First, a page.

Adding Electrical Wiring Behind Baseboards
–Check local regulations for restrictions and permit requirements before beginning electrical work–
–Most wiring diagrams on this site include a green dot representing the integrated grounding terminal found in most metal outlet boxes. However, some older metal boxes and most plastic boxes don't have a terminal like this.
–By code, the number of conductors allowed in a box are limited depending on its size. Conductors include wires, devices like switches and receptacles, and some other metal parts. Check here to calculate the number of conductors allowed in a box before adding new wiring, etc.
If permitted, new electrical wiring may be run behind baseboards to serve a new wall receptacle, or to a switch and new ceiling light fixture. To pass the cable through the wall studs a notch is cut in the wood and a metal shield, sometimes called a nail guard, is fastened over the notch to protect the new wires from nail and screw punctures.
#1- Remove the Baseboard
Use a straight edge held flat against the top of the base cap to keep your line straight as you pull the knife through the caulk several times until it's cut cleanly.
Pry the molding off the wall working at each stud. Drive a broad chisel-type joint knife between the baseboard and wall. Pull out on the handle several times to loosen the molding enough to wedge a crowbar behind it.
Hold a piece of plywood against the wallboard at each stud and press the crowbar against it to pry the molding off. If you have two-piece baseboards, remove one piece at a time starting with the base cap and then remove the wider parts.
Scrape the old caulk off the wall and molding using a putty knife, and remove the old nails. Sand the wood lightly with 120 sandpaper and put it aside to reinstall later.
#2- Mark and Cut the Wall
Mark a straight line along the wall a few inches from the floor just below the top of the baseboard. Cut the wallboard along this line using a drywall saw for the hollow parts between the studs and a drywall knife to cut over the studs.
Try to remove the wallboard cleanly so it can be reattached when you're done. The baseboard can be reinstalled without replacing the wallboard, but this will create easy access for pest such as rodents, as well as drafts from cold air during the winter.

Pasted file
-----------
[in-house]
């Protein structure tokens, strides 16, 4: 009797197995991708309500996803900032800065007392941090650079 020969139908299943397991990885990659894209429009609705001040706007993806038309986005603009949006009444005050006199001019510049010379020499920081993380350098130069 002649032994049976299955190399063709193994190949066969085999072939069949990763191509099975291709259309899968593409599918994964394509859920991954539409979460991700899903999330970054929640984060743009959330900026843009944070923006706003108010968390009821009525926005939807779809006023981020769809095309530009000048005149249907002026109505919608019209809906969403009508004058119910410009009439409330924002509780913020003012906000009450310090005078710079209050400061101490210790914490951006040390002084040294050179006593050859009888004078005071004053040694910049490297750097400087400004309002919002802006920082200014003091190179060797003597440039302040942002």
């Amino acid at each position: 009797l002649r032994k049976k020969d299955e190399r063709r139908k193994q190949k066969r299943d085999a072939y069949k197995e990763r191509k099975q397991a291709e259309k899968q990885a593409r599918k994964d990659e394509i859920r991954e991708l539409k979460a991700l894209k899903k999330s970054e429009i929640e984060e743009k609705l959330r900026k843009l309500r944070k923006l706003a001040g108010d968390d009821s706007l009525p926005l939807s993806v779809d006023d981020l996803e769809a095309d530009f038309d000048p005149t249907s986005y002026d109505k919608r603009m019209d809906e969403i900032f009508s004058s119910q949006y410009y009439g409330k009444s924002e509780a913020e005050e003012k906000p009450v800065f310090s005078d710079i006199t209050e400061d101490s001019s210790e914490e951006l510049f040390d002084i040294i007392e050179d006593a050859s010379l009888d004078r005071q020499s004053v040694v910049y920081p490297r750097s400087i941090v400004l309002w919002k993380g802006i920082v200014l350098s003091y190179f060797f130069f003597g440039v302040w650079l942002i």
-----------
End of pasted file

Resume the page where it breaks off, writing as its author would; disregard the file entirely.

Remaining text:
#3- Notch the Studs
Mark each stud for notching using one of the nail guards as a template. Use a handsaw to cut the top and bottom lines for the notch to the depth of the plate thickness.
Use a wood chisel to chip out between the two cuts, deep enough to fit the plate flush with the stud surface. Keep the plates flush with the studs to ensure the baseboard won't stick out when reinstalled.
In the center of each plate notch, cut a second, 3/4 inch notch for the cable. Make the depth about 1/2 inch to accept the cable thickness, but keep the entire notch depth to a maximum of 7/8 inch for load-bearing 2x4 studs and 1-7/16 inches for non load-bearing studs.
#4- Run the Cable
Run the new cable from the source electrical box, through the notches and into the new outlet box. Pull an extra 8-10 inches of cable into each outlet box to allow for stripping and connecting the wires.
Fit a nail guard into each notch, covering the new wires. Drive the plates down tightly making sure they are flush and not protruding from the stud surface.
#5- Reinstall the Baseboard
Reinstall the wallboard strip. Trim along the edges with a sharp drywall knife first to remove any torn paper that could created a gap behind the molding.
Apply caulk to the back of the strip and stick it to each stud. Press it down until it's flush with the wall surface. You can leave the wallboard off, but it's best to put it back in place. Caulk along the seam to seal out air drafts and then reinstall the baseboard.